It is time for another libro lunes, telling you about a great addition to your classroom library. If you implement FVR, or Free Voluntary Reading, make sure you also check out the game changer.
The book today is another gem from the talented Craig Klein Dexemple of Spanish Cuentos. You can purchase La famila de Federico Rico here or on Amazon below using Prime.
To see many of my classroom library recommendations all in one place, you can visit My Amazon Store book list!
La famila de Federico Rico is a level 1 reader that is very similar in style to El ratón Pablito, also from Craig. There are tons of pictures and it is much closer to the style of a graphic novel with over 200 illustrations. Like all of my favorite novelas it has dictionary in the back, as well as footnotes. It also has some small cultural notes in English, which aid in the background knowledge to better understand the stories.
You will want to make sure to get multiple for FVR, since my level 1 students are all about this novel, as well as El ratón Pablito. The illustrations and goofy humor help even the most reluctant readers enjoy free reading. Also, even though all of the stories are connected, each chapter could be understood as its own mini story. This helps students feel accomplished, and makes picking the book up another day and continuing it more enjoyable for the students. The picture below was taken the first day these books were added to the shelf. As you can see it was a hit in Spanish 1.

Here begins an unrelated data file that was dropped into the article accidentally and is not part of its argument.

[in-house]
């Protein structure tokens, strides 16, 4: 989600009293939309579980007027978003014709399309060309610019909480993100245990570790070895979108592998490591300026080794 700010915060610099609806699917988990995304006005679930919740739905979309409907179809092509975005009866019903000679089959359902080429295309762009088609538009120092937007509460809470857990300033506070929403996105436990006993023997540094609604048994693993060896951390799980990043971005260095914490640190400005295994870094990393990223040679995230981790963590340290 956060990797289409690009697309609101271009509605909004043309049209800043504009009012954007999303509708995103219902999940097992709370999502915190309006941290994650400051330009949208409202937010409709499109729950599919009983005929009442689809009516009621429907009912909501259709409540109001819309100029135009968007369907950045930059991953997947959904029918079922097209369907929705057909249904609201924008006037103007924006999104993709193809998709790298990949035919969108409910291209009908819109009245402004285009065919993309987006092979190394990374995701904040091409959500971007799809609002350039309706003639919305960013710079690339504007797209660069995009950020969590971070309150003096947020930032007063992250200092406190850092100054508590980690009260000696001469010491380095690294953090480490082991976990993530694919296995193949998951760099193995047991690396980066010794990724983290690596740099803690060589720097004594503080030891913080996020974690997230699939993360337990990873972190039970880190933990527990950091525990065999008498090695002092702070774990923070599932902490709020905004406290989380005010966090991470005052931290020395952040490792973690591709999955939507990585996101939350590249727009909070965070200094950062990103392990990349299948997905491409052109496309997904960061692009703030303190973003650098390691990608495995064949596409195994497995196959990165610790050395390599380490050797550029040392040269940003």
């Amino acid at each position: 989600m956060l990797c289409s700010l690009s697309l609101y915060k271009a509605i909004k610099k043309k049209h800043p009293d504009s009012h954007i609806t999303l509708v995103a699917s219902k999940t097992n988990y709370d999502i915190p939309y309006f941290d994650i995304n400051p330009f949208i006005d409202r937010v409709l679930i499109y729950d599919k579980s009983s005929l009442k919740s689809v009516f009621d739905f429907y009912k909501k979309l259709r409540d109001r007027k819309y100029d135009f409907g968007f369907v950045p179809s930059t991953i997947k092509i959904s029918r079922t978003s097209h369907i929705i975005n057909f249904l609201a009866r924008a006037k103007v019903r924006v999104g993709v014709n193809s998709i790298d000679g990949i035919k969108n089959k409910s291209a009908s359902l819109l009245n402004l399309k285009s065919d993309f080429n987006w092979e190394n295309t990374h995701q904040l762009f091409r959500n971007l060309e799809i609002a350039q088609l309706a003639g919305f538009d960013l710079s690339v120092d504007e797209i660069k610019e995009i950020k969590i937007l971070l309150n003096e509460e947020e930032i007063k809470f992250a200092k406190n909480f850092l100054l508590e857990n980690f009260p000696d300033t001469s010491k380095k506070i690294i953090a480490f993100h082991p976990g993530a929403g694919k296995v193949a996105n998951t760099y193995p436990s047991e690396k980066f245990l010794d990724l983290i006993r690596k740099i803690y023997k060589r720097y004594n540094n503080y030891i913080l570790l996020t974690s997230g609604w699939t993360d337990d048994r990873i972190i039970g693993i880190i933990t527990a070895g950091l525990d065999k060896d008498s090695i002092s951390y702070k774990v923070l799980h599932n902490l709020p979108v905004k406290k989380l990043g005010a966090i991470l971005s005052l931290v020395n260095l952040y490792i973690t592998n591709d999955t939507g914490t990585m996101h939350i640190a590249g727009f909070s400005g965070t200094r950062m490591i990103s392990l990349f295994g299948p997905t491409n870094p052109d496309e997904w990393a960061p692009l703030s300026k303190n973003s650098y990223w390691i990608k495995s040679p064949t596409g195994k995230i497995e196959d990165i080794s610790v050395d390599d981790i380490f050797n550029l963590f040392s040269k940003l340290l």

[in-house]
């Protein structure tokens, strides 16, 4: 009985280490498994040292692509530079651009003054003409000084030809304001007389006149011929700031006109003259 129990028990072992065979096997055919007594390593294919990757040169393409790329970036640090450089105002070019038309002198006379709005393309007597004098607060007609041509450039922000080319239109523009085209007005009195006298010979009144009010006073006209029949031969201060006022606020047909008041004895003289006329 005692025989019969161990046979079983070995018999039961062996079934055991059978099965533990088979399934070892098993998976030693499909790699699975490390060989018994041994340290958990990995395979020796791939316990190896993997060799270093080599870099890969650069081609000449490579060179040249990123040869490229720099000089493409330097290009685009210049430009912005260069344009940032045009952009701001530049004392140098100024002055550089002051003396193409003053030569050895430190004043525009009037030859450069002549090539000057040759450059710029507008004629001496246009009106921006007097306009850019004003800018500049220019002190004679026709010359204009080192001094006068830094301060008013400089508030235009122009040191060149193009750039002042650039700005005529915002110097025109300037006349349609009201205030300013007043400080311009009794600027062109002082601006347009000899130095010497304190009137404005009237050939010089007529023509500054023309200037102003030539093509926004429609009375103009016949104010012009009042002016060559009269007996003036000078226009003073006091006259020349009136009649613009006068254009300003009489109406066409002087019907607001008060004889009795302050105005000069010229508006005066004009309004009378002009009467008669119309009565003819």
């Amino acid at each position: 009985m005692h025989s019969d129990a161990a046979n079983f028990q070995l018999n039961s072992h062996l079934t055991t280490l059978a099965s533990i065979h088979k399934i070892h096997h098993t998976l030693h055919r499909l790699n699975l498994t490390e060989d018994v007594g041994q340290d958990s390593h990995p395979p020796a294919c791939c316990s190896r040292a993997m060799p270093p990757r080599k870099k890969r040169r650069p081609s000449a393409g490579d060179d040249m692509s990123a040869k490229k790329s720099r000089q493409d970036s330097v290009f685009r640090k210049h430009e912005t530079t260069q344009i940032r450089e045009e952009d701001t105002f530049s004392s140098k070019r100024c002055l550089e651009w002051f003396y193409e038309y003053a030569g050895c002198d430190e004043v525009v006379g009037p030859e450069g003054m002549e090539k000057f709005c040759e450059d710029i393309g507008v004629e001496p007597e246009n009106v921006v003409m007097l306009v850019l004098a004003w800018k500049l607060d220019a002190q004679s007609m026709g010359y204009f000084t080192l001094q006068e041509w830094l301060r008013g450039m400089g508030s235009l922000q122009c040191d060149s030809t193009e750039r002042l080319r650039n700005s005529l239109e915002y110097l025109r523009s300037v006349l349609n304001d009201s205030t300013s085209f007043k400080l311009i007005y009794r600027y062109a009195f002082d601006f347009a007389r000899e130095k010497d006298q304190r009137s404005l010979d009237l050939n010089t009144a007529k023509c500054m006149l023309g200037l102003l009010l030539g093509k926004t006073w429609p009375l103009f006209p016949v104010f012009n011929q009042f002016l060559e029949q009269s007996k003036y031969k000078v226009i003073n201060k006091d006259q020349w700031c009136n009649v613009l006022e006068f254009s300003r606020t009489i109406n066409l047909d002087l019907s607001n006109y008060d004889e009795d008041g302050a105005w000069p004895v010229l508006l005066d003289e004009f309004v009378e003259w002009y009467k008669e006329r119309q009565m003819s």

With the pictures, this book would actually make a great read aloud for Kindergarten day style reading, with the teacher reading to the students. While I usually do not suggest stretching a novel over time, the individual stories could even be a treat that the teacher reads on certain days, or as a class fast finisher activity. If you are tied to an existing curriculum, individual stories from the book could could be added.
Novel Study or Literature Circles
If I am able to get funding, I would love to get a class set, to be able to do this as a class novel. Until then, I am highly considering the option of doing a lower level Literature Circle using these lower level graphic novels. In the past, I have only ever done Literature Circles in levels three and four, but I think late in the year we might try it with my level two class, using this novel as one of the options. Stay tuned!
There are SO many cultural elements weaved into this book that could be expanded on to create a full unit. It is based around an immigrant family living in New York, and while it never says where his family immigrated from, the cultural elements included could come from a variety of countries in Latin America.
Some of the culture includes:
- el martes 13
- el chupacabra
- Day of the Dead
- family unity
Other cultural notes mentioned more briefly include:
- cats having 7 lives
What is really awesome is there is an animated Video for EACH of the chapters in this book as well. So not only can your students hear someone else besides you read, but there are images as well to aid in comprehension. These would be especially great on days when you just can’t or your voice just is not there.
Overall, you should get this book! While my fellow Iowan Craig did send me it, all opinions are my own.